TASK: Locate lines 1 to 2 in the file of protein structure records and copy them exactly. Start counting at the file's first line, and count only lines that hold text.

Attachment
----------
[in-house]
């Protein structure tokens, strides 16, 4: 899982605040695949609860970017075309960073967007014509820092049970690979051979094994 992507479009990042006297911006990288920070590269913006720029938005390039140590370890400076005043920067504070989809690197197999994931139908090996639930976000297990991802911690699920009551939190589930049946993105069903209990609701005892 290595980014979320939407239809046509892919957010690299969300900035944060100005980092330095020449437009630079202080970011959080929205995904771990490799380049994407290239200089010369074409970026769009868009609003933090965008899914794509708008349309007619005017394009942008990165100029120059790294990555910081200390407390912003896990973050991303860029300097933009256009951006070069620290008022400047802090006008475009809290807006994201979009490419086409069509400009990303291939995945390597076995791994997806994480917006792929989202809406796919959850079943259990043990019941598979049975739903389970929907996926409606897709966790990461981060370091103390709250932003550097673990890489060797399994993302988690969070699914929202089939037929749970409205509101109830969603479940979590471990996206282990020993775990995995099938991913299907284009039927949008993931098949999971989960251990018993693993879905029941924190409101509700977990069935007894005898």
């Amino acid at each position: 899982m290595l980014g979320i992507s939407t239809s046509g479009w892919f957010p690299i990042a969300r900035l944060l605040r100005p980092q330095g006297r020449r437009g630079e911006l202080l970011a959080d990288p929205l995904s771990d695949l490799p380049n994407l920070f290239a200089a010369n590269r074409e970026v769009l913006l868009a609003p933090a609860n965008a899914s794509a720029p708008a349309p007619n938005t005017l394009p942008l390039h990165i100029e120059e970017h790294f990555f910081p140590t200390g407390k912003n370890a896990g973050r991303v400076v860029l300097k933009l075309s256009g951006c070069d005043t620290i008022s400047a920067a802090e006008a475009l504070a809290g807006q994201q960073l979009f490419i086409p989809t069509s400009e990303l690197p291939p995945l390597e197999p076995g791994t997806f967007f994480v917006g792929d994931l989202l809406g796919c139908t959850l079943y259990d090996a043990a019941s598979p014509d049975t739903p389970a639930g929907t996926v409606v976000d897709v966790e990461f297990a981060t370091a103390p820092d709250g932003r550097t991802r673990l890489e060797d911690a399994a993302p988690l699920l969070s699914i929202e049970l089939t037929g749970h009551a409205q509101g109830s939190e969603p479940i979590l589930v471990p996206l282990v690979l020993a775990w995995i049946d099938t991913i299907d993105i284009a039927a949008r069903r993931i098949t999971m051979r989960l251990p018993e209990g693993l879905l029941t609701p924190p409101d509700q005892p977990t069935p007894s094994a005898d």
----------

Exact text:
[in-house]
């Protein structure tokens, strides 16, 4: 899982605040695949609860970017075309960073967007014509820092049970690979051979094994 992507479009990042006297911006990288920070590269913006720029938005390039140590370890400076005043920067504070989809690197197999994931139908090996639930976000297990991802911690699920009551939190589930049946993105069903209990609701005892 290595980014979320939407239809046509892919957010690299969300900035944060100005980092330095020449437009630079202080970011959080929205995904771990490799380049994407290239200089010369074409970026769009868009609003933090965008899914794509708008349309007619005017394009942008990165100029120059790294990555910081200390407390912003896990973050991303860029300097933009256009951006070069620290008022400047802090006008475009809290807006994201979009490419086409069509400009990303291939995945390597076995791994997806994480917006792929989202809406796919959850079943259990043990019941598979049975739903389970929907996926409606897709966790990461981060370091103390709250932003550097673990890489060797399994993302988690969070699914929202089939037929749970409205509101109830969603479940979590471990996206282990020993775990995995099938991913299907284009039927949008993931098949999971989960251990018993693993879905029941924190409101509700977990069935007894005898």